AS CHRISTIANS, we have an abundance of opportunities; but instead of pursuing our own rights, prosperity, and happiness, we have a higher calling. It’s summarized best in Luke 10:27:
You shall love the Lord your God with all your heart, and with all your soul, and with all your strength, and with all your mind; and your neighbor as yourself.
Each day we have opportunities, a calling from God, to demonstrate our whole-hearted devotion to God by loving and caring for those around us. Unfortunately, so many people are discouraged and burdened by the hardships and hurts of life. Many of God’s children long for a listening ear and helping hand, but sometimes we’re too busy to even notice, let alone sacrifice our time and effort to help.
To illustrate our responsibility to care for our neighbors, Jesus told a story about a man who was beaten and robbed on the way to Jericho (Luke 10:30-37). As he lay bleeding in the road, two religious leaders came upon him. Instead of seeing the situation as an opportunity to help, they each saw the injured man as an obstacle and detoured to the other side of the road. But a passing Samaritan felt compassion and was willing to interrupt his journey and expend time, energy, and financial resources to help the hurting traveler. What is really awe inspiring about this incident is that the Samaritan’s were segregated from the Jews at that time. (John 4:9; 8:48) In fact, the word Samaritan was an insult that the Jews used to refer to them. Yet a mistreated and discriminated person full of the Holy Spirit, stopped to help a man who constantly cursed his race.
A similar incident happened to me when I was preparing a sermon. I received a phone call from a woman who constantly made disparaging remarks about my race. She immediately started telling me about all of her troubles. As she continued speaking, I kept thinking about my sermon. I didn’t have time for this interruption, especially from an African American who constantly promulgated her distaste for my race. But suddenly I realized that although I was viewing this person as an obstacle to my own desires and as a person I did not like very well, God was giving me an opportunity to help someone in desperate need. I had a choice: would I be like the uncaring religious leaders or follow the example of the Good Samaritan? By being willing to go down this unexpected path of opportunity, God gave me the privilege of reuniting this young, prejudice and distressed woman with her estranged mother.
How do you respond to the opportunities the Lord puts in your path?
What about you? How do you respond to the opportunities the Lord puts in your path? They often come suddenly and may seem like inconveniences, annoyances, or hindrances. But to those who respond to them as God-given opportunities to demonstrate Christ’s love to the hurting, there is great joy. In reality, are you not more happier when you give your time and efforts by helping others rather than doing your own thing? How did Jesus feel about this subject?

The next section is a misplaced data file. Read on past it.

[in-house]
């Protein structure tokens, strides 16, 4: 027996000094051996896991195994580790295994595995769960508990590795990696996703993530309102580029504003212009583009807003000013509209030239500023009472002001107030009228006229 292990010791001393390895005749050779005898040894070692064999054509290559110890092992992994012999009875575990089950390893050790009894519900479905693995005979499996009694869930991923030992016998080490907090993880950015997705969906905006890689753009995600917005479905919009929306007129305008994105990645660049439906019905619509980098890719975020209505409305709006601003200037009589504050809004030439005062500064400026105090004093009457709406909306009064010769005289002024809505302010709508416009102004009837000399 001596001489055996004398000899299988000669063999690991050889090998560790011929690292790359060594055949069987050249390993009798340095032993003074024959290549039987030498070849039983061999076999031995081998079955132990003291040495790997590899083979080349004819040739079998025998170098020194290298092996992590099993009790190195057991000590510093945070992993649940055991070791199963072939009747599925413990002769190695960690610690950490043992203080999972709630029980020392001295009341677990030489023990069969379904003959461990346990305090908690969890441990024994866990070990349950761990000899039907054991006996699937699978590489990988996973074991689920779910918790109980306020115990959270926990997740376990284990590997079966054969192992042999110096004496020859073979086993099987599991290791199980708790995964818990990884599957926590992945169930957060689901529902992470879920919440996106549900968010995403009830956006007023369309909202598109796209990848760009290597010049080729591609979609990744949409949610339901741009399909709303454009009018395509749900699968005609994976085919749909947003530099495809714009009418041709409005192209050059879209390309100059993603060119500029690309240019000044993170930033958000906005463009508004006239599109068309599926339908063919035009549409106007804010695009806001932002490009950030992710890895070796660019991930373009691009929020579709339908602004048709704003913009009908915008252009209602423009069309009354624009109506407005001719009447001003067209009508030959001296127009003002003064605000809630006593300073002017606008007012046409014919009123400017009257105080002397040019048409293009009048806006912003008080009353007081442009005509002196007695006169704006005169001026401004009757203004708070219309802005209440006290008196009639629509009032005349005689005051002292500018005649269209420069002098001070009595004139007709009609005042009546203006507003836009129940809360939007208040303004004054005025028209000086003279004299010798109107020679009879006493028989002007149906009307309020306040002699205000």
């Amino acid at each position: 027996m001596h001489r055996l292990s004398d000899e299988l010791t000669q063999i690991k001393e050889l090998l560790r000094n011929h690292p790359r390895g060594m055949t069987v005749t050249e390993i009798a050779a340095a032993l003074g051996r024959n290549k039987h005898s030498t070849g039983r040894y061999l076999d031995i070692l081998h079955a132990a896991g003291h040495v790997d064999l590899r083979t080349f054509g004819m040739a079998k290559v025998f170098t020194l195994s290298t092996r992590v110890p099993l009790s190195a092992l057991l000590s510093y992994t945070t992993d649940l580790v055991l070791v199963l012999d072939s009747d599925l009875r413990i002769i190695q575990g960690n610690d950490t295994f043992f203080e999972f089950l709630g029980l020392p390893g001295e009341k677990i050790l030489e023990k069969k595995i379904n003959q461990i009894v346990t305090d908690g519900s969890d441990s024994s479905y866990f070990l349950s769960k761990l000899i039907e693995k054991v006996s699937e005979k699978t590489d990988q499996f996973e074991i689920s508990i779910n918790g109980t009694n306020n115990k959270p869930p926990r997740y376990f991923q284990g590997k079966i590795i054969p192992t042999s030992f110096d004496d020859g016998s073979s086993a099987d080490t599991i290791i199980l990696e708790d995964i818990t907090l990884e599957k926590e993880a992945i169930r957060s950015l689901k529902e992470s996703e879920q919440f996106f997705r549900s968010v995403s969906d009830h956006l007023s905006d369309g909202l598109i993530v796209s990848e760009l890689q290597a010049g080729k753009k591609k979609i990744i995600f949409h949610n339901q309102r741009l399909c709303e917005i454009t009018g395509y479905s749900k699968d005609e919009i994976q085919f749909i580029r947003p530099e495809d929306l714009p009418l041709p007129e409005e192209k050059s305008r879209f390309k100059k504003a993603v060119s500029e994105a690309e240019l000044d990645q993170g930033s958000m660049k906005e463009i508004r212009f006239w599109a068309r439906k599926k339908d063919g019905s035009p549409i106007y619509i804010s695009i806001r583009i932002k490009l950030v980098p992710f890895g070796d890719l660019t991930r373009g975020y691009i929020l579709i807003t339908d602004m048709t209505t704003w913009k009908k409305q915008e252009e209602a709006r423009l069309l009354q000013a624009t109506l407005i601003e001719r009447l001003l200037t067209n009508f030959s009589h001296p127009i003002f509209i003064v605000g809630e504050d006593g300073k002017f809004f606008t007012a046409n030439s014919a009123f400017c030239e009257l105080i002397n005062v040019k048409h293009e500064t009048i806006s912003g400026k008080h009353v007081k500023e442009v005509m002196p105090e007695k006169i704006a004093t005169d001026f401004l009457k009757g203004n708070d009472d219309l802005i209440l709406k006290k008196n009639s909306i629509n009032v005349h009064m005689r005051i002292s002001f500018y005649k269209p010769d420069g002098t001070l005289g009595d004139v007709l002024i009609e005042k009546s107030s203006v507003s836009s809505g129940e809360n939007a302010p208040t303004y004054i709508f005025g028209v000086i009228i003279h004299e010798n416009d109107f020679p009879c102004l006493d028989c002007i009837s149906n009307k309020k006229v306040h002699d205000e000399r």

In everything I have pointed out to you [by example] that, by working diligently in this manner, we ought to assist the weak, being mindful of the words of the Lord Jesus, how He Himself said, It is more blessed (makes one happier and more to be envied) to give than to receive.(Acts 20:35)
The way we respond to opportunities reveals several things about us. First of all, it shows whether Jesus is really the Lord of our lives (Phil. 2:3-5). If we’re too busy with our own plans and desires, we’re not letting our love for God and others be our guiding influence. However, by listening to the promptings of His Holy Spirit and releasing control of our schedules and plans to Him, we willl become sensitive to the opportunities He gives throughout the day—whether it’s giving an encouraging word to a friend, compassionately listening to a stranger’s troubles, or sharing the gospel with someone who’s searching for meaning in life.
Secondly, the way we respond reveals our willingness to give. The opportunities God provides are not always convenient. (Jonah 1:1, 2) They may require that we leave our comfort zone or give of our time, attention, effort, or finances to meet someone’s need. As Christians we’re called to become like Christ, and He always had time for people. Although His days were filled with interruptions, Jesus was never too busy to help those who needed His help. That’s because He came to earth to serve, not to be served (Matt. 20:28). His only agenda was to do the Father’s will each day.
Finally, our responses show whether we are using our spiritual gifts. Every believer has a motivating gift, a special ability given by the Holy Spirit, with which to serve others (1 Cor. 12:7). It could be the capacity to show mercy, a willingness to serve, or the desire to offer encouragement. Whatever our spiritual gifts are, as God provides occasions, we need to step up and use these gifts to make a difference in someone else’s life.
I encourage you, every day, to the take time to thank the Lord for the freedoms He’s given us in this land of opportunity. And don’t forget to pray for the brave men and women in the military who risk their lives to maintain our freedom. Then consider how you can represent Christ to a hurting world by taking time to listen to and help those in need. Ask the Lord for discernment to identify the opportunities He provides and the courage to step into them. My prayer is that you will discover the joy and blessing of becoming a Good Samaritan who sees needy people as opportunities, not obstacles.